Intellectual changes


Maximillian Wdowski from Coventry University about sport innovations and technologies



Today STIC had a pleasure to talk about innovations and technology with representative of Coventry University, specialist in the sphere of sport, doctor of philosophy – Maximillian Wdowski.

Last time society talks a lot about innovations and technological progress in the world. How successful is experience of UK in developing sports innovations?

– The UK has always been at the forefront of innovation within sport. We have the English Institute of Sport that employs leading-edge technology, engineering and new research in science and medicine to help athletes achieve performance improvements. Our Universities are world leading and produce the latest research to inform innovation and technology. Finally, we have a thriving private technology sector that helps provide the next big innovations in sport.

– Experience of which countries do you think is the most successful nowadays and why?

– In terms of technology development outside of the UK you can’t look much further than Japan, South Korea, USA, Germany and China. The countries have fast and diverse access to the internet, are very open to innovation and spend large amounts on research and development. The combination of these three elements means that new innovations come to the market fast and the majority of consumers in the country have access to use these new technologies.

– In your opinion which innovation technologies are in demand to output sport on the new level of development?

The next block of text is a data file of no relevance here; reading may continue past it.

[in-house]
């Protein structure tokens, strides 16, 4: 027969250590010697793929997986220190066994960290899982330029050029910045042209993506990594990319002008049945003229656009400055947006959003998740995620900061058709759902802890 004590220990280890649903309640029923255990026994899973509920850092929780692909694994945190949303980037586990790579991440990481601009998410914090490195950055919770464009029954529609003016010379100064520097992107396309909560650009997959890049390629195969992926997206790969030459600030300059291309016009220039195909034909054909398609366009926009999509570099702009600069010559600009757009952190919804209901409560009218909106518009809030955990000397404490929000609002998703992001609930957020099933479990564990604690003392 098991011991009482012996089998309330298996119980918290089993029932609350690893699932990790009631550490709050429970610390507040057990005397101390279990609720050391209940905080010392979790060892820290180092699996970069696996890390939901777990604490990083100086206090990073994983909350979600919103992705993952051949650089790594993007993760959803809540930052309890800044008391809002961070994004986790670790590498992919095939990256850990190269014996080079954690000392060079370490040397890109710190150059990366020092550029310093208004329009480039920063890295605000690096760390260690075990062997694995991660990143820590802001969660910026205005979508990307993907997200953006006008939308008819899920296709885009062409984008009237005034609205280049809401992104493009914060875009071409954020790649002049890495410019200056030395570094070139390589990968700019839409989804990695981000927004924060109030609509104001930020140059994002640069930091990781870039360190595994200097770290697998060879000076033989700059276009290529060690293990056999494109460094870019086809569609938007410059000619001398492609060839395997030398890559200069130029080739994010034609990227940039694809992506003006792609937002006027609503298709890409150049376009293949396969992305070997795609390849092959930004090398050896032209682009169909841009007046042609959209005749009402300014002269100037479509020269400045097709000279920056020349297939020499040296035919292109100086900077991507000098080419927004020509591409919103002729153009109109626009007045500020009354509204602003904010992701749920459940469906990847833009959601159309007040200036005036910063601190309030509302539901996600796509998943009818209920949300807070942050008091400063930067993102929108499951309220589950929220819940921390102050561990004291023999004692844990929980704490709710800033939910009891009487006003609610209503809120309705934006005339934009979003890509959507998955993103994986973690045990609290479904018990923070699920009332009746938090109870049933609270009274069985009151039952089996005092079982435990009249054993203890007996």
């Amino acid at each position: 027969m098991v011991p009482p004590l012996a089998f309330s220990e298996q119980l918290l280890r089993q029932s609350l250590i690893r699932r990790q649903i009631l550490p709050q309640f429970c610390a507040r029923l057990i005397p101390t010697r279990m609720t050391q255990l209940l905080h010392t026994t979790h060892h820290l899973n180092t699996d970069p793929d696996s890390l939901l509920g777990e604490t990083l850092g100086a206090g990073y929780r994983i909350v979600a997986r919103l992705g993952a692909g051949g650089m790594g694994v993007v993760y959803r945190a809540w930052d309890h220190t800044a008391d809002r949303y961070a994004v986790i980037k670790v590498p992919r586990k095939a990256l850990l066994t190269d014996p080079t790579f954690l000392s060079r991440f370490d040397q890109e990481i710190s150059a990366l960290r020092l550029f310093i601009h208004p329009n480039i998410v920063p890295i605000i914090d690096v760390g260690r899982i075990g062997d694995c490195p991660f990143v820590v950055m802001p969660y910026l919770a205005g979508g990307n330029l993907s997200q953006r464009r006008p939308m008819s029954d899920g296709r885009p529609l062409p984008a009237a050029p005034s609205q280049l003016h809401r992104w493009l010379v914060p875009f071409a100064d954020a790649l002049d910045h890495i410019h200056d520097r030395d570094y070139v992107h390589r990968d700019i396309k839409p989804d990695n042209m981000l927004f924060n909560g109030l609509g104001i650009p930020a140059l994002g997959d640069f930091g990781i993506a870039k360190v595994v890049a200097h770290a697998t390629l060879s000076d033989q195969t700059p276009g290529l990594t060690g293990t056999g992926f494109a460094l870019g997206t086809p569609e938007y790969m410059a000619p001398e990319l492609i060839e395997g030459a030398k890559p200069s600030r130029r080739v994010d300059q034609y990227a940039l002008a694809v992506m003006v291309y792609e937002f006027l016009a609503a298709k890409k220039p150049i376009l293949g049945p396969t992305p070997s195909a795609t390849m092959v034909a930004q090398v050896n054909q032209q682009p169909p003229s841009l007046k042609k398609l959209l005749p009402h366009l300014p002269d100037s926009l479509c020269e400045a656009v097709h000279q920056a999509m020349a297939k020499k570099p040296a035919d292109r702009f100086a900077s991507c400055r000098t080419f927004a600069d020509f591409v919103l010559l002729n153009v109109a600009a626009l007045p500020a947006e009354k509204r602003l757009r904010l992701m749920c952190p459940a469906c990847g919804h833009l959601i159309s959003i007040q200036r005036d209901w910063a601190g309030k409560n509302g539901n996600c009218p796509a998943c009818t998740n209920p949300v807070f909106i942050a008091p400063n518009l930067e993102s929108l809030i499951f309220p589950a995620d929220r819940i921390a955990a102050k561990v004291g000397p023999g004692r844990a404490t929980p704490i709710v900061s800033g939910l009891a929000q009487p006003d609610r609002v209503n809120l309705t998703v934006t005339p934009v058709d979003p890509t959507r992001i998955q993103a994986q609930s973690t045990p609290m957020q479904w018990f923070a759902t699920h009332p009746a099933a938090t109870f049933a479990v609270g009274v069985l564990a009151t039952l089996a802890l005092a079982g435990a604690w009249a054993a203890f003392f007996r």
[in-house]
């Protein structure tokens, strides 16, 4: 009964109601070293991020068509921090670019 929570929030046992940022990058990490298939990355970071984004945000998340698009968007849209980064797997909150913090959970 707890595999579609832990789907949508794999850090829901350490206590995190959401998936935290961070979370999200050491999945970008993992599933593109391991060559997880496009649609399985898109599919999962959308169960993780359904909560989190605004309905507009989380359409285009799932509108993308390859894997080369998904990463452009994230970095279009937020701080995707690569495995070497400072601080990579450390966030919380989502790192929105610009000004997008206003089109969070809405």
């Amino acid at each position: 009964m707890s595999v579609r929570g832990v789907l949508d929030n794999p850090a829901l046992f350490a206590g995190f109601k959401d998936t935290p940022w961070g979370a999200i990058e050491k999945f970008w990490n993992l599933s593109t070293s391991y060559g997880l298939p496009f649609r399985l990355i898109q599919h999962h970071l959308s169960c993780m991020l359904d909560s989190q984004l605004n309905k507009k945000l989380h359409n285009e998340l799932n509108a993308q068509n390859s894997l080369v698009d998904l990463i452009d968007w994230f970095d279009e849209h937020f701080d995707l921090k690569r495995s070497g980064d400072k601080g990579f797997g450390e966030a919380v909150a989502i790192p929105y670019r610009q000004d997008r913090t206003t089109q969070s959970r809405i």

– Throughout the world there is an inactivity crisis, which is leading to a large increase in the cost and stress on healthcare. There is a need for new innovations for physical activity and sport to drive adoption levels of digital products upwards to help increase levels of physical activity across the world. From a performance sport perspective there is a drive for instant feedback on in competition performance and training monitoring. Current technology is creating vast amounts of data but the instant and informative feedback to athletes and coaches is currently lacking.

– How do you think what problems influence on creating innovations and how it is possible to overcome?

– The main issue seems to be the lack of support for start-up companies and projects within the sports innovations sector. There needs to be critical mass of experts in a network of business advisors, scientists, public funding expertise, investors, entrepreneurs, athletes, coaches and large technology companies. Somewhere where a new start-up or project can access mentors for any aspect of getting their innovation from the drawing board into the marketplace.

– For example if you would have possibility to make alive any sport project – whatever it was?

– The dream project that I would love to see become reality in the future would be a health and wellbeing monitor. Where the product can identify your current status of physical and mental health, fitness and nutrition and can provide personalised feedback for injury, training and diet. It would be similar to having a personal doctor, nutritionist and trainer supporting you at all times. This project would take a lot of the strain away from the healthcare sector and put the individual in charge of their health and wellbeing.

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